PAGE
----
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. Last Updated: 07/27/2016

Putin Tells Deputies to Beat Deadline

President Vladimir Putin urged the government and the State Duma on Monday to push on with laws to reform the economy before the current session of parliament ends Saturday.

He got a boost when a key Duma committee backed fast-track approval of a currency liberalization law and from cautious approval for his plans from the head of the World Bank.

Putin, who has been praised for economic reforms but criticized by rights groups for a war in Chechnya and alleged crackdowns on independent media, has launched broad changes to keep the economy on a growth track.

"I ask the government that the plan for the spring session [of parliament] be fulfilled to the end," he was quoted by Russian news agencies as telling a Kremlin meeting with Cabinet members, including Prime Minister Mikhail Kasyanov.

The current session of the Duma is due to end July 14, having already been extended for around three weeks.

One key law the deputies have yet to pass is to liberalize the foreign exchange market by cutting the amount of money exporting companies have to repatriate in hard currency sales. Putin wants to cut the level to 50 percent of earnings from the current 75 percent.

The Duma's powerful budget committee recommended that deputies pass the new rules in three readings at once, rather than over three different sessions, as is usual.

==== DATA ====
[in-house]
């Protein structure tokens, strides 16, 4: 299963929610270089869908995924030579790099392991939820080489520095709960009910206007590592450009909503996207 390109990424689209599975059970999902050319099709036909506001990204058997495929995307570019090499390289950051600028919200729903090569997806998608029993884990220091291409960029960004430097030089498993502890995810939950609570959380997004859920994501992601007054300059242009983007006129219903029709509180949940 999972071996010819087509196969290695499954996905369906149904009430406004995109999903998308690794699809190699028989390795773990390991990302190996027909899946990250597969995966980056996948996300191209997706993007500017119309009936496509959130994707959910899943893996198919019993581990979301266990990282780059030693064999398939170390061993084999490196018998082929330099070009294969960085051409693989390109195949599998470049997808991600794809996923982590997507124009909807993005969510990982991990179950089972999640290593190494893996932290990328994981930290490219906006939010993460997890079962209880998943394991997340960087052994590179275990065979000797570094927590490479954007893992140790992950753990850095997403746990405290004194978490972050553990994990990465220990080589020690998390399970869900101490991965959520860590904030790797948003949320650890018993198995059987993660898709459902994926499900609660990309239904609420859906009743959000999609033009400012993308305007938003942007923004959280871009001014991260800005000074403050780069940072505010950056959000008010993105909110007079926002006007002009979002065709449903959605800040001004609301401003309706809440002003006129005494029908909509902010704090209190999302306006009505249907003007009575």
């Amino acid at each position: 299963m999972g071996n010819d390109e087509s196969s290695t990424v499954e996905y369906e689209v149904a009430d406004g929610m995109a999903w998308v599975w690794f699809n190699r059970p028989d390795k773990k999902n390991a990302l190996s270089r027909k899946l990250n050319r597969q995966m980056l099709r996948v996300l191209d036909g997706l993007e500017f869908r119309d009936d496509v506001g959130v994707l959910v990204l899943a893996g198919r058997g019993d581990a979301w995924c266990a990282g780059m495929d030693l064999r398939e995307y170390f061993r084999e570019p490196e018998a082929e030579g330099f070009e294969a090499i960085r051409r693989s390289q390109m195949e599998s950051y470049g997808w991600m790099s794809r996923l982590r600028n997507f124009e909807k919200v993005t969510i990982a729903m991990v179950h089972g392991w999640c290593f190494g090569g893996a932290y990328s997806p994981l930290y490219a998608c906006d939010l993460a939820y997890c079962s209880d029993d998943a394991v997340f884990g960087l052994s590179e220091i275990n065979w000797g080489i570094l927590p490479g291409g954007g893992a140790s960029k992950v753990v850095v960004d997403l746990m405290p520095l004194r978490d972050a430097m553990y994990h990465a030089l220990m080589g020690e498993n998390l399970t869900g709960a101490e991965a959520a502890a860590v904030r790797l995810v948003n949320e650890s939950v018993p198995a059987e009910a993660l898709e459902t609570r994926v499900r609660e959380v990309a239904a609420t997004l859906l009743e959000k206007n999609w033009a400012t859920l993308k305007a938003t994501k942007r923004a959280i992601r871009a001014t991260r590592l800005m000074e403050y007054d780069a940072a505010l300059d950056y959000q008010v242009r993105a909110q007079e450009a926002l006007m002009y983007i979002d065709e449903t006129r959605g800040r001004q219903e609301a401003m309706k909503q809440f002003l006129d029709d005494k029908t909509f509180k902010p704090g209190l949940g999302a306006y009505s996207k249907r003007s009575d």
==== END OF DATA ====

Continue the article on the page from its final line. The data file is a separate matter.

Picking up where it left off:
The Duma will decide Tuesday which day the currency rules will be discussed and voted on.

Parliament also has still to approve laws linked to a proposed reform of the Soviet-era pension system whereby some contributions will be channeled to investments.

Legislation on cutting red tape and bureaucracy is also under consideration.

"For the whole recent period the government has worked intensively, and this is giving good results. Everyone is tired. The Russian parliament has also not worked so much for many years," Putin said.

World Bank head James Wolfensohn, visiting St. Petersburg for a conference on law and judicial reform, gave a cautious thumbs-up to the reforms being carried out.

"One must read what [Putin] says. These six priorities which he set out [in an address to parliament] and the direction in which he is moving are very effective and sensible," Wolfensohn told a news conference.

The six priorities mentioned by Putin in a state of the nation address in March included reforms of the legal system, less red tape and allowing the free sale and purchase of land.